Kate Middleton dons floral mask and lab coat over navy blue dress, speaks to moms at miscarriage research center

The dress was a long-sleeve, midi-length navy dress. She had accessorized the dress with a black leather belt and a pair of pointed-toe pumps


                            Kate Middleton dons floral mask and lab coat over navy blue dress, speaks to moms at miscarriage research center
(Getty Images)

The Duchess of Cambridge was seen sporting a lab coat and a face mask while touring research facilities at the Imperial College London in order to learn about the work being done to prevent miscarriages and stillbirths. 

Kate Middleton, 38, is currently back in London after being at her Norfolk home of Amner Hall. Kate had visited the Institute of Reproductive and Development Biology at Imperial College London in order to learn about the work that national charity Tommy’s are taking in order to reduce the rates of miscarriage, stillbirth and premature birth. 

The mother-of-three was seen sporting a blue floral mask and a white lab coat. Underneath it, she sported a stunning navy blue Emilia Wickstead dress for the visit. The dress was a long-sleeve, midi-length navy dress. She had accessorized the dress with a black leather belt and a pair of pointed-toe pumps. 

She had also sported a floral print face mask. She had her styled to fall loosely over her shoulders and sported a pair of Alia Hoop earrings. She chose to keep her makeup natural with a pink lip and a light eyeliner, Harper's Bazaar reveals.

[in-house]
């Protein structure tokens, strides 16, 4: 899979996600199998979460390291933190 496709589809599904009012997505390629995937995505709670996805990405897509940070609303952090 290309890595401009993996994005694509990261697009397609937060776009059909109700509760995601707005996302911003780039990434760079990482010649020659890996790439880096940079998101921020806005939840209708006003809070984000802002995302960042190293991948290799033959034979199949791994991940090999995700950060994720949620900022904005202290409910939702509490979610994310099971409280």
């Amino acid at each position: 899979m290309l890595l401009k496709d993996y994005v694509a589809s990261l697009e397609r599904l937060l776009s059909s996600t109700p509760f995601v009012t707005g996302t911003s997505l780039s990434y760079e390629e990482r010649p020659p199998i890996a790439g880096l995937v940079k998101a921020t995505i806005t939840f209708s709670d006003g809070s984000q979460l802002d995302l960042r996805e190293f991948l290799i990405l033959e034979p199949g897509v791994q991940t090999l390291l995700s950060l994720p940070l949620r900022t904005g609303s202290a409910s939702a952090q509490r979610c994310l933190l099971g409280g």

Catherine, Duchess of Cambridge tours a laboratory, during a visit to the Institute of Reproductive and Development Biology, at Imperial College on October 14, 2020 in London, England. The Duchess of Cambridge visited the London research centre to hear about the work that national charity Tommy's are doing to reduce rates of miscarriage, stillbirth and premature birth (Getty Images) 

While on her visit, she had praised the bravery of a mother who had spoken to her about how the loss of her baby girl had inspired her to become a midwife. The woman Clare Worgan had admitted that the day her daughter Alice was born stillborn was the best and worst day of her life, Daily Mail reports. 

It was because of her grief that she decided to re-train to try and help other women who were suffering the same loss. Morgan now works for the bereavement charity Sands which funds research into stillbirth, premature birth, and miscarriage spoke to Kate and confided in her that she had spent three days in a hospital in Manchester after Alice was stillborn in 2017.

Morgan shared, "We spent those three days cramming in a lifetime’s worth of memories. When she was born, she was absolutely perfect. Her birth was literally the best thing that ever happened to me. And also the worst thing that ever happened to me."

"When we went home our lives had been turned upside down. We had been devastated. A week after Alice’s funeral I decided I wanted to become a midwife, because the care I received was so amazing. I wanted to do what they had done for me," she added. "It is difficult for anyone to know what to say when a baby dies. But it is really hard for doctors and midwives. Alice literally changed my life. I feel her short little life is having quite a big impact."

Kate spoke to her and said, "It’s so brave of you to be able to talk so openly. A lot of the research, a lot of the support for organisations, is being driven by parents who have been through this experience, and want to help others. It is so inspirational." 

Many social media users praised Kate for her visit and commented on the same. One such user shared, "True lady, beautiful and brave." While another added, "Such an important visit to talk to scientists and parents involved in pregnancy loss."

 



 

 



 

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